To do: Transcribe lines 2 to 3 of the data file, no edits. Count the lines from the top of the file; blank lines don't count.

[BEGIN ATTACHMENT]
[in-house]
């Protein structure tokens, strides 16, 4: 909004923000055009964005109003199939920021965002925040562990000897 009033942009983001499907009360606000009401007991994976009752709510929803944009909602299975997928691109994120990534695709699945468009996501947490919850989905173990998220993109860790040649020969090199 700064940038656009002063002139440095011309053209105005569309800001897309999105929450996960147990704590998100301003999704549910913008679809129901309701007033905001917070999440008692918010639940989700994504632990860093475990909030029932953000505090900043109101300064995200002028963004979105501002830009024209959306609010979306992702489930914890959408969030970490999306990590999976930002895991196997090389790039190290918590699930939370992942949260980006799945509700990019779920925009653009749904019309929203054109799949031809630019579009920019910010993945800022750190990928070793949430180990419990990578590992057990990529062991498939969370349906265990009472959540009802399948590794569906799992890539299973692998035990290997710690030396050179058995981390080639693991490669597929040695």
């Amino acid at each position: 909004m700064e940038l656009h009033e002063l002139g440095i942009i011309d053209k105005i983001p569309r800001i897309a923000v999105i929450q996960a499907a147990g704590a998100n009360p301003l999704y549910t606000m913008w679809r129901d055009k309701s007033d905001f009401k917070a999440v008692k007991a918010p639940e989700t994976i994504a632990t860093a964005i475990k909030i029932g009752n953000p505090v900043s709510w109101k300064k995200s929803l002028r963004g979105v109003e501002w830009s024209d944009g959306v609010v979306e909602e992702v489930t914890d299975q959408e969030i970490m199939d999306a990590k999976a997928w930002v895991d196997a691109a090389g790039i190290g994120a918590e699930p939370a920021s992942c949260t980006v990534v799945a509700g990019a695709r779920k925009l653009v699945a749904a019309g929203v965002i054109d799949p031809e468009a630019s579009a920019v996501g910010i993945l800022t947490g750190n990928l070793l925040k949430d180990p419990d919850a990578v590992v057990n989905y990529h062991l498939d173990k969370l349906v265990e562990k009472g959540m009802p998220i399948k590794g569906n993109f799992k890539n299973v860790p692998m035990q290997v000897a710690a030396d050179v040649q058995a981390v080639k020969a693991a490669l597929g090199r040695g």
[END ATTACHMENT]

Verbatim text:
């Protein structure tokens, strides 16, 4: 909004923000055009964005109003199939920021965002925040562990000897 009033942009983001499907009360606000009401007991994976009752709510929803944009909602299975997928691109994120990534695709699945468009996501947490919850989905173990998220993109860790040649020969090199 700064940038656009002063002139440095011309053209105005569309800001897309999105929450996960147990704590998100301003999704549910913008679809129901309701007033905001917070999440008692918010639940989700994504632990860093475990909030029932953000505090900043109101300064995200002028963004979105501002830009024209959306609010979306992702489930914890959408969030970490999306990590999976930002895991196997090389790039190290918590699930939370992942949260980006799945509700990019779920925009653009749904019309929203054109799949031809630019579009920019910010993945800022750190990928070793949430180990419990990578590992057990990529062991498939969370349906265990009472959540009802399948590794569906799992890539299973692998035990290997710690030396050179058995981390080639693991490669597929040695």
């Amino acid at each position: 909004m700064e940038l656009h009033e002063l002139g440095i942009i011309d053209k105005i983001p569309r800001i897309a923000v999105i929450q996960a499907a147990g704590a998100n009360p301003l999704y549910t606000m913008w679809r129901d055009k309701s007033d905001f009401k917070a999440v008692k007991a918010p639940e989700t994976i994504a632990t860093a964005i475990k909030i029932g009752n953000p505090v900043s709510w109101k300064k995200s929803l002028r963004g979105v109003e501002w830009s024209d944009g959306v609010v979306e909602e992702v489930t914890d299975q959408e969030i970490m199939d999306a990590k999976a997928w930002v895991d196997a691109a090389g790039i190290g994120a918590e699930p939370a920021s992942c949260t980006v990534v799945a509700g990019a695709r779920k925009l653009v699945a749904a019309g929203v965002i054109d799949p031809e468009a630019s579009a920019v996501g910010i993945l800022t947490g750190n990928l070793l925040k949430d180990p419990d919850a990578v590992v057990n989905y990529h062991l498939d173990k969370l349906v265990e562990k009472g959540m009802p998220i399948k590794g569906n993109f799992k890539n299973v860790p692998m035990q290997v000897a710690a030396d050179v040649q058995a981390v080639k020969a693991a490669l597929g090199r040695g």